At age nine, Said Bouraam knew only the mountains. In the small Moroccan town of Amalou, where he and his younger sister lived, dry, brown peaks roses on every horizon.
At that age, Said had never been to France. It was hard for him to imagine the mighty Seine River coursing through Paris, on another continent, in another world. It was even harder to imagine that the Seine’s waters, swollen and ferocious from flooding, had swallowed up his father.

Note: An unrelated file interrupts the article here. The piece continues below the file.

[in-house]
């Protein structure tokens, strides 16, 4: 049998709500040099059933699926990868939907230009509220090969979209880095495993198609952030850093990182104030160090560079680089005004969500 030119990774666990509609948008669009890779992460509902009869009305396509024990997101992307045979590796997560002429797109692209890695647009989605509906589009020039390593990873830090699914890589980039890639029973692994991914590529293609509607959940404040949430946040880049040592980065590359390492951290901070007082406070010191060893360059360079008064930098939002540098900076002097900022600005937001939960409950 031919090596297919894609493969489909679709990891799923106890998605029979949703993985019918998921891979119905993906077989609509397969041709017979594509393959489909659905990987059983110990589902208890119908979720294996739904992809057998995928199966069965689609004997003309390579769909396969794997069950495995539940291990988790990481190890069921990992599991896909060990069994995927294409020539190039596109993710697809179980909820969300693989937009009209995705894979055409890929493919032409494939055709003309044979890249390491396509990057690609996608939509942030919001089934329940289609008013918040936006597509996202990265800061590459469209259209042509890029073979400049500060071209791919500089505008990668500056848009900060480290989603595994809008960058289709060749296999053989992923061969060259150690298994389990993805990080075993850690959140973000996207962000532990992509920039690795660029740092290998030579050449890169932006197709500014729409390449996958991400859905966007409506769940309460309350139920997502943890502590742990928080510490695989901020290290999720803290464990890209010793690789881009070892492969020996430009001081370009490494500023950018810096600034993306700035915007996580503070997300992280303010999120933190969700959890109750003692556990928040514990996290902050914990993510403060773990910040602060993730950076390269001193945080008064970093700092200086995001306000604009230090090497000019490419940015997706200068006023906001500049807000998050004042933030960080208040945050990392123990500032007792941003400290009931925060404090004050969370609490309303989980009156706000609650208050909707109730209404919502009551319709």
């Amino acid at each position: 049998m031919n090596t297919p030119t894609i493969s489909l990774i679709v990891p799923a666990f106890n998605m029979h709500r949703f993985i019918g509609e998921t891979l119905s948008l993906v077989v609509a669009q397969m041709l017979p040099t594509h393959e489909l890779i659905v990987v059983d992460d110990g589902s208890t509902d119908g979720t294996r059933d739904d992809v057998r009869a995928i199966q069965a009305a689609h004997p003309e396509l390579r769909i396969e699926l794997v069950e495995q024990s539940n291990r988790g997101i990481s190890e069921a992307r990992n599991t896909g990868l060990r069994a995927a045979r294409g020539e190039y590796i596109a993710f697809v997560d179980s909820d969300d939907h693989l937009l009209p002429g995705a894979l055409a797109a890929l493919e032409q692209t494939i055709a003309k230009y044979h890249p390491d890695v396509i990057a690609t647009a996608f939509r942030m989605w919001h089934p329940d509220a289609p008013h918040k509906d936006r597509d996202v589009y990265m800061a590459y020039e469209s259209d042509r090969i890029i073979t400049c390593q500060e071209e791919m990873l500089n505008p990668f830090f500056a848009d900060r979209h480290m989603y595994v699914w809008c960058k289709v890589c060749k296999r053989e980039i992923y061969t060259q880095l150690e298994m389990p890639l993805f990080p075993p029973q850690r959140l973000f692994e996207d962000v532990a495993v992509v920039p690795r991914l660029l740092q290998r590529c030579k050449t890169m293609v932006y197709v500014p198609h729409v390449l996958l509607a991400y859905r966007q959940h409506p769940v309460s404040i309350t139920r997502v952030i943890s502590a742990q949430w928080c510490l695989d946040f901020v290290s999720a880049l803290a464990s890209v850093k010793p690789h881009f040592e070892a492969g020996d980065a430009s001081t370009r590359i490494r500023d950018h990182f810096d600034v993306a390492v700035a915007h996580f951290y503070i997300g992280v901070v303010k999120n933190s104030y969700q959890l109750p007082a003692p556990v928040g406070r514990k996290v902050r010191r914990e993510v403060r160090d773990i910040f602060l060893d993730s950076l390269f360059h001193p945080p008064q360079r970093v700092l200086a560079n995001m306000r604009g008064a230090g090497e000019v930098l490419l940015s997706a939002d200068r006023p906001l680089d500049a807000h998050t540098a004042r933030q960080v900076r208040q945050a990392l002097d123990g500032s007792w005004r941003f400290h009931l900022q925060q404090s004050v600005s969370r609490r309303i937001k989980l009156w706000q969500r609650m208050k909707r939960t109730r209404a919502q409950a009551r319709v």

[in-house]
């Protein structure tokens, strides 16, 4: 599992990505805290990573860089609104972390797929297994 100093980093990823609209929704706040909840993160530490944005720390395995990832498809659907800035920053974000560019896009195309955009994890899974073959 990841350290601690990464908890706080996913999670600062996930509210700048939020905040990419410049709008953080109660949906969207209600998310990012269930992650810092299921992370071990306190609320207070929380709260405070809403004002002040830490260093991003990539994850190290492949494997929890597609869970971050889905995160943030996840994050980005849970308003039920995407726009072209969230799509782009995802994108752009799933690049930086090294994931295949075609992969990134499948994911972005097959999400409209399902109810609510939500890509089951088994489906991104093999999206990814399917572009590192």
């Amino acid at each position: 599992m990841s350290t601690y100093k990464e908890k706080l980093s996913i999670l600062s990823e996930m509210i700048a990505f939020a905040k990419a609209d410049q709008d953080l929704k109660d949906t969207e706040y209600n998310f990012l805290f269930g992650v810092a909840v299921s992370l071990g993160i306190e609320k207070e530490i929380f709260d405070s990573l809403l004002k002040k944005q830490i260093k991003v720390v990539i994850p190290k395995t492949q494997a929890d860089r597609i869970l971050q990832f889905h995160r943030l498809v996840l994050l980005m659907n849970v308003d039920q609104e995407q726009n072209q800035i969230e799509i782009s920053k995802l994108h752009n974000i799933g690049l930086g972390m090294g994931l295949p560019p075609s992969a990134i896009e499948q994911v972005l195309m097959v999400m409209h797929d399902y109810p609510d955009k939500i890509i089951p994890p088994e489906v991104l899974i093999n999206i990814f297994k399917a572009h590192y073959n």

But that was the news a family member brought to the house that day. And what Said and his family saw on TV confirmed it: Brahim Bouarram, father of two, a Moroccan immigrant to Paris, had been pushed into the Seine. He could not swim. He drowned in its churning currents.
At the centre of this unfolding tragedy was a far-right movement Said’s family had never heard of before: France’s National Front. Its supporters were accused of the violence that killed his father.
The son of a man murdered in what was widely perceived to be a hate crime reflects on the rise of the far right in France for this profile in Al Jazeera.